Book Review: Nanofuture: What’s Next For Nanotechnology by J. Storrs Hall
This book provides some rather well informed insights into what molecular engineering will be able to do in a few decades. It isn’t as thoughtful as Drexler’s Engines of Creation, but it has many ideas that seem new to this reader who has been reading similar essays for many years, such as a solar energy collector that looks and feels like grass.
The book is somewhat eccentric in it’s choice of what to emphasize, devoting three pages to the history of the steam engine, but describing the efficiency of nanotech batteries in a footnote that is a bit too cryptic to be convincing.
The chapter on economics is better than I expected, but I’m still not satisfied. The prediction that interest rates will be much higher sounds correct for the period in which we transition to widespread use of general purpose assemblers, since investing capital in producing more machines will be very productive. But once the technology is widespread and mature, the value of additional manufacturing will decline rapidly to the point where it ceases to put upward pressure on interest rates.
The chapter on AI is disappointing, implying that the main risks of AI are to the human ego. For some better clues about the risks of AI, see Yudkowsky’s essay on Creating Friendly AI.
Book Review: Freakonomics : A Rogue Economist Explores the Hidden Side of Everything by Steven D. Levitt
This book does a pretty good job of tackling subjects that are worth thinking about but which few would think to tackle. Their answers are interesting but not always as rigorous as I hoped.
The implication that this is an economics book is a bit misleading. While it is occasionally guided by the principle that incentives matter, it is at least as much about Kelvinism (the belief that we ought to quantify knowledge whenever possible), but then some of the book consists of stories which have little to do with either.
My favorite parts of the book explore the extent to which experts’ incentives cause them to pursue goals that don’t coincide with their clients’ interests. But his arguments about realtors exaggerate the extent of their conflict of interest – it is likely that part of the reason they are quick to sell a client’s house more cheaply than they would sell their own is that the realtor is less likely to need to sell by a deadline.
I am left puzzled by the claim that crack gang leaders want to avoid gang wars, but gang members are rewarded for starting violence with promotions. Who’s controlling the rewards if it isn’t the leader? Why can’t he ensure that members who engage in nondefensive violence aren’t promoted?
Two years ago a DARPA project was canceled after some demagogues attacked a straw man which bore a superficial resemblance to the actual project. Now Robin Hanson (who had some involvement with the project) has written a defense of the straw man, i.e. an argument that futures markets might be of some value a predicting specific features of terrorist attacks (although not nearly as valuable as more natural uses of futures markets such as predicting the effects of changes in Homeland Security budgets on the harm done by terrorism).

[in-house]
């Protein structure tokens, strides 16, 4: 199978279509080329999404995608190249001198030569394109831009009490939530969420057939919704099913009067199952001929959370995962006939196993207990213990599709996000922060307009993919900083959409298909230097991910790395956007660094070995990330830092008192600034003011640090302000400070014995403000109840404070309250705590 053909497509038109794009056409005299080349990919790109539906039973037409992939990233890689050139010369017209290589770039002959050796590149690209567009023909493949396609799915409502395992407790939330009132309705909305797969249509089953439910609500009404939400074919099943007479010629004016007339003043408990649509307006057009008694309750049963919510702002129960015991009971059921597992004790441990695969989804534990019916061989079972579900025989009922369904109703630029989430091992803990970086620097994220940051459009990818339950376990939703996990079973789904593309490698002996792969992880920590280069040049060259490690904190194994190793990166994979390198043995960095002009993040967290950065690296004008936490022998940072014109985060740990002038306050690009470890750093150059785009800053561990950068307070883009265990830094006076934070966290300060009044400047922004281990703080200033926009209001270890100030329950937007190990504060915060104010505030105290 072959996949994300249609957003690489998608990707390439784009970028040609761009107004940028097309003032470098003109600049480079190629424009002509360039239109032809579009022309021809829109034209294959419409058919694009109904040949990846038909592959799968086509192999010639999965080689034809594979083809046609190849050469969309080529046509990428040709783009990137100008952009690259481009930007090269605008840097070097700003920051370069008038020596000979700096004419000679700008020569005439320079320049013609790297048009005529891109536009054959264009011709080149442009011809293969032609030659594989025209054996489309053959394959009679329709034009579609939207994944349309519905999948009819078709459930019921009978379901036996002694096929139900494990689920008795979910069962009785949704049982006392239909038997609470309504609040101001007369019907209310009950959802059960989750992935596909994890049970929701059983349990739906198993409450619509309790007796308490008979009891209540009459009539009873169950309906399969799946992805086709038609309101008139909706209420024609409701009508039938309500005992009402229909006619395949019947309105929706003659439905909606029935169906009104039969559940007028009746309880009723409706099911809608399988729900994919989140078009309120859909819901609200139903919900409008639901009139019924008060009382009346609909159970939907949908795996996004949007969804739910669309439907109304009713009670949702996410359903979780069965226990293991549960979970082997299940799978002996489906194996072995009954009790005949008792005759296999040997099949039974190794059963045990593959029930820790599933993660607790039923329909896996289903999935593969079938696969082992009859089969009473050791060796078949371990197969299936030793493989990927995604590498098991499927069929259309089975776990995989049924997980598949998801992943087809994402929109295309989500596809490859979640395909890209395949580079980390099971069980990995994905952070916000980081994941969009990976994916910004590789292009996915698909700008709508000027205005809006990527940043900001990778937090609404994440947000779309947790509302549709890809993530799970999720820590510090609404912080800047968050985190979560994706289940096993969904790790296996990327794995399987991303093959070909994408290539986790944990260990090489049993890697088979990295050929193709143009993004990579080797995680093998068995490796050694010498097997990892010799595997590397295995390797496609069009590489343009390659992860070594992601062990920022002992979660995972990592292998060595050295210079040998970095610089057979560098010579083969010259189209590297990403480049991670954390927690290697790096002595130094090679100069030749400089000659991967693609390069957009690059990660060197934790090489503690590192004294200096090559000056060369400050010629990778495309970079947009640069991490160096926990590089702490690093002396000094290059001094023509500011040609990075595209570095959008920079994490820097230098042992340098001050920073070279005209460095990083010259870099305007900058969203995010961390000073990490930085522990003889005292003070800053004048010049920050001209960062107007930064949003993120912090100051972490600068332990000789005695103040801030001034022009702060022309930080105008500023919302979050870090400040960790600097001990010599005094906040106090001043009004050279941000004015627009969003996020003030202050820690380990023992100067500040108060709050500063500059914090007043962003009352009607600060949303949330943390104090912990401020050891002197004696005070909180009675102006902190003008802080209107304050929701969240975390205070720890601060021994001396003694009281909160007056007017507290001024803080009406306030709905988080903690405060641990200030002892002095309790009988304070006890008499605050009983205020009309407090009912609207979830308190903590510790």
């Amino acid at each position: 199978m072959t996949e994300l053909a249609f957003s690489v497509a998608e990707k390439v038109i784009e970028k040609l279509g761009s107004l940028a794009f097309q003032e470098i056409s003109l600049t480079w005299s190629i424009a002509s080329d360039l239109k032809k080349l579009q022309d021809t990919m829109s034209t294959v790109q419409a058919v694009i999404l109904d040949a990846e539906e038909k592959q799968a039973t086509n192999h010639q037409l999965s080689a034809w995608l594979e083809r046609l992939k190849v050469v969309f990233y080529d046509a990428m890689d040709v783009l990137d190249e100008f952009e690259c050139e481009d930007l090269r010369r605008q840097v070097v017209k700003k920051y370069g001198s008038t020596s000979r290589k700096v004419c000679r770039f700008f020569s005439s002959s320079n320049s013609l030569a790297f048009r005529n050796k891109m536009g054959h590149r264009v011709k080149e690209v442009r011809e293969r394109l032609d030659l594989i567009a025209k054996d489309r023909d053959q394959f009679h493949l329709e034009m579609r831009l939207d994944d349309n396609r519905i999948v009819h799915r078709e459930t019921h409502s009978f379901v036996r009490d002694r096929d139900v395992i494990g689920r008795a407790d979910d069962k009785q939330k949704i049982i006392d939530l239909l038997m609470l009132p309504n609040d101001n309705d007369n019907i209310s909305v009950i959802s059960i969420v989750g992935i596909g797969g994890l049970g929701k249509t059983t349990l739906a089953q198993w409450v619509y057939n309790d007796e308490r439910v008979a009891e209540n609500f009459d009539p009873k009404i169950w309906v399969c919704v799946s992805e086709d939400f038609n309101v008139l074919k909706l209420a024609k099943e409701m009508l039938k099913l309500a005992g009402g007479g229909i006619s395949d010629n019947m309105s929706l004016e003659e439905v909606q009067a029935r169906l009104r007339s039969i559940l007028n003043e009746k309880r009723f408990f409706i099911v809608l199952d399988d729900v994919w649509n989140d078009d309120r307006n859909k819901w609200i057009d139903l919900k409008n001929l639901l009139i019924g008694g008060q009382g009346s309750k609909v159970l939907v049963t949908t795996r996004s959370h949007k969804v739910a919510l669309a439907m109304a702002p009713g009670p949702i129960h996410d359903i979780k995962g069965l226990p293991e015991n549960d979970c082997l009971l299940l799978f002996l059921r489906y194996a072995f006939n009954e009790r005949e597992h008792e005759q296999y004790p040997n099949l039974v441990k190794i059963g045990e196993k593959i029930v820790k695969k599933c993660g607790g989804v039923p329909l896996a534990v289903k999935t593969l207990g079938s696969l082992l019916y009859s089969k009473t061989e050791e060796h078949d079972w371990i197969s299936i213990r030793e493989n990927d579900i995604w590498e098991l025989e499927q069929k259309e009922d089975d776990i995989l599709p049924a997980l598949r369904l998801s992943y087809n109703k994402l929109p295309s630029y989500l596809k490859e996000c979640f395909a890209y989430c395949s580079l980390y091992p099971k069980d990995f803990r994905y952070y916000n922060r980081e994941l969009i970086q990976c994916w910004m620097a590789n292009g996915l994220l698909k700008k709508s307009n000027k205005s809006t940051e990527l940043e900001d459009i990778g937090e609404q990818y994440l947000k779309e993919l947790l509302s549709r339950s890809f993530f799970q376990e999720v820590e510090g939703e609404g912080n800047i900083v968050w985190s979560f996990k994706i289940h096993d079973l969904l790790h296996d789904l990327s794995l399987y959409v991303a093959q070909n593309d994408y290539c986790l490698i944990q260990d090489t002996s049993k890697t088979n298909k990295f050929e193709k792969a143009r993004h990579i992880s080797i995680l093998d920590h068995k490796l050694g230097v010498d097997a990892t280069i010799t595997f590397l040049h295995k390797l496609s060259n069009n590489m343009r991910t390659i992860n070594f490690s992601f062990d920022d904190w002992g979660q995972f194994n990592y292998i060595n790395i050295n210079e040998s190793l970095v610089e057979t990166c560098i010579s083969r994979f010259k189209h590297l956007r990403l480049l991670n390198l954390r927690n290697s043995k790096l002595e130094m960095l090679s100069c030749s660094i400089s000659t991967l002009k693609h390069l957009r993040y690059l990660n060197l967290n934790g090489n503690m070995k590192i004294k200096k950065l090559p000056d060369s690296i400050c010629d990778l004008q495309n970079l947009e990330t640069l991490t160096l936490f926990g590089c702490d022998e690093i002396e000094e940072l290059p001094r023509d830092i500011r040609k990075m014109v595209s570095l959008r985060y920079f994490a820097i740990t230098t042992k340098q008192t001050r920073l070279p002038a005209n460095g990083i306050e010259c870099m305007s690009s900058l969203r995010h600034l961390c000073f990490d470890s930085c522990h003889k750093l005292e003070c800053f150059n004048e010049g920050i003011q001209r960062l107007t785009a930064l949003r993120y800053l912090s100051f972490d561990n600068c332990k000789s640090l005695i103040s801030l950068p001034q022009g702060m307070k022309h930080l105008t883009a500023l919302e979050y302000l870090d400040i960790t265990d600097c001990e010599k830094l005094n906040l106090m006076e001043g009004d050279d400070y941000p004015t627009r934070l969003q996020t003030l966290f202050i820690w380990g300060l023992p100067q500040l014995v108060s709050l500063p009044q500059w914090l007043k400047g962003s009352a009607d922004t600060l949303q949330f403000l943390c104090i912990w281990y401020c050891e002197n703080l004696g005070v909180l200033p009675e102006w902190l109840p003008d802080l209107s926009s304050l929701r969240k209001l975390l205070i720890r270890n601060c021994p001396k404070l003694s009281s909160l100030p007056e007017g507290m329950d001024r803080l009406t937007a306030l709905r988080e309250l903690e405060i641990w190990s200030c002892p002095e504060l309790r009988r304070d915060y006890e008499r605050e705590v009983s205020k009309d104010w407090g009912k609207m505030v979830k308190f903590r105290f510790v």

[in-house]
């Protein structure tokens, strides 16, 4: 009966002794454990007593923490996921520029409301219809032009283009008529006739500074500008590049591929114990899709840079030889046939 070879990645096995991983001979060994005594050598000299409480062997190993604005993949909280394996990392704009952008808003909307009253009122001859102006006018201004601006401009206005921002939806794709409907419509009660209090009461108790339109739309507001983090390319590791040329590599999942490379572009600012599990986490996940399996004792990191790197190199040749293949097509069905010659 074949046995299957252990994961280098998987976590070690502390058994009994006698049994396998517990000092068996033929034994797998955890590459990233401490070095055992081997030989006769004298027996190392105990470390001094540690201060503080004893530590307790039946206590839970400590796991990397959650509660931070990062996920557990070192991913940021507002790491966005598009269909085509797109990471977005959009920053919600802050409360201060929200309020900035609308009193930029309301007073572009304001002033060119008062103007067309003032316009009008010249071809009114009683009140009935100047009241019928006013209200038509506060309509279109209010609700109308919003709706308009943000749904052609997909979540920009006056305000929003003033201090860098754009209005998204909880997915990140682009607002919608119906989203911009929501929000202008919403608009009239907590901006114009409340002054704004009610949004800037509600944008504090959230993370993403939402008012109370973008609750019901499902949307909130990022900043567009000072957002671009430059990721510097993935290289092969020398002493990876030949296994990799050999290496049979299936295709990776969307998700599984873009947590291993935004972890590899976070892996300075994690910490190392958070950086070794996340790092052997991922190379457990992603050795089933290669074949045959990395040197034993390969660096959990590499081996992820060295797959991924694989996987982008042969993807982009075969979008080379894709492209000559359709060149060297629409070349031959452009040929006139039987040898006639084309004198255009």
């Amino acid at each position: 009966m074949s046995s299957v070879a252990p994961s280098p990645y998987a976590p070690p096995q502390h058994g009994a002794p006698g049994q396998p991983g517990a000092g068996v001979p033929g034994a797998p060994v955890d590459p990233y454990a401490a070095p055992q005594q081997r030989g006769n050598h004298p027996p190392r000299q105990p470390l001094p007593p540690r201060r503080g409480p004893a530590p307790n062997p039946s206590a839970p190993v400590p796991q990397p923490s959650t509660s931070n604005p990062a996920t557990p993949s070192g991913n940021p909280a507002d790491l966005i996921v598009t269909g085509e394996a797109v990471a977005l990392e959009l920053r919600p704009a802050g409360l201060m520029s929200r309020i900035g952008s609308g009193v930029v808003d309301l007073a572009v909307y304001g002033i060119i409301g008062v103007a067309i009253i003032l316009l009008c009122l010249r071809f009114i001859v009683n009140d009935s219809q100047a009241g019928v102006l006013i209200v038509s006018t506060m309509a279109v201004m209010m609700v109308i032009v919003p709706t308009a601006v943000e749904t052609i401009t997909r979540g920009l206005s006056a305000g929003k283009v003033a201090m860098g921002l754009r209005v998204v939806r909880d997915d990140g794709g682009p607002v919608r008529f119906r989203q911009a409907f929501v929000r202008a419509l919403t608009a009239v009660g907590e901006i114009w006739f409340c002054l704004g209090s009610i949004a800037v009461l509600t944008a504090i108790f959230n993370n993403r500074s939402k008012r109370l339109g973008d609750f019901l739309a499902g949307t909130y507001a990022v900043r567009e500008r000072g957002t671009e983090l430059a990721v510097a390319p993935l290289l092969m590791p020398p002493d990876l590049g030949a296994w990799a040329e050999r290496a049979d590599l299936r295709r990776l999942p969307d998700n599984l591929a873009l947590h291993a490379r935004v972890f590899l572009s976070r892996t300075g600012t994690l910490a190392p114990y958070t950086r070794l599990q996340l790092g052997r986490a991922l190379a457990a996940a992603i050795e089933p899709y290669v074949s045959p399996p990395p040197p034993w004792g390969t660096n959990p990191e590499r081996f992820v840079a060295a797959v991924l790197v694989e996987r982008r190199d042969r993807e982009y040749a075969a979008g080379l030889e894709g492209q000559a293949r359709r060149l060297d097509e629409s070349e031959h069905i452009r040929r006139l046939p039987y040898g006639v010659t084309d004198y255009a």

He has a somewhat plausible argument that there is useful information out there that might be elicited by markets, particularly concerning the terrorist choice of method and targets. An important part of his argument is that in order to be useful, the markets might only need to distinguish one-in-a-thousand risks from one-in-a-million risks. One weakness in this argument is that it makes mildly optimistic assumptions about how reasonably people will respond to the information. There is clear evidence much spending that is advertised as defense against terrorism is spent on pork instead. Markets that provide a few bits of information about which targets need defending will raise the cost of that pork-barrel spending, but I can’t tell whether the effect will be enough to meet whatever threshold is needed to have some effect.
The section on moral hazard seems to contain a rather strange assumption about the default level of trader anonymity. The “reduced” level he talks about seems to be about as much as the U.S. government would allow. It isn’t clear to me whether any anonymity helps make the prices more informative (does anyone know of empirical tests of this?). The optimal level of anonymity might vary from issue to issue according to what kind of trader has the best information.
The proposal to hide some prices is more difficult than it sounds (not to mention that it’s far from clear that the problems it would solve are real). Not only would the exchange need to delay notifying traders of the relevant trades, but it would need to delay notifying them of how the trades affected the traders’ cash/credit available for trading other futures. Which would often deter traders from trying to trade when prices are hidden (it’s also unclear whether the trades that would be deterred would add useful information). In addition, I expect many of the futures that would be traded would be about targets and/or methods covering some broad range of time; it’s unclear how to apply a condition about “attacks to occur within the next week” to those.
The proposals to deal with decision selection bias sound politically difficult to implement (unless maybe Futarchy has been substantially implemented). But there isn’t much risk to experimenting with them, and elected officials probably don’t have the attention span to understand the problem, so there probably isn’t much reason to worry about this.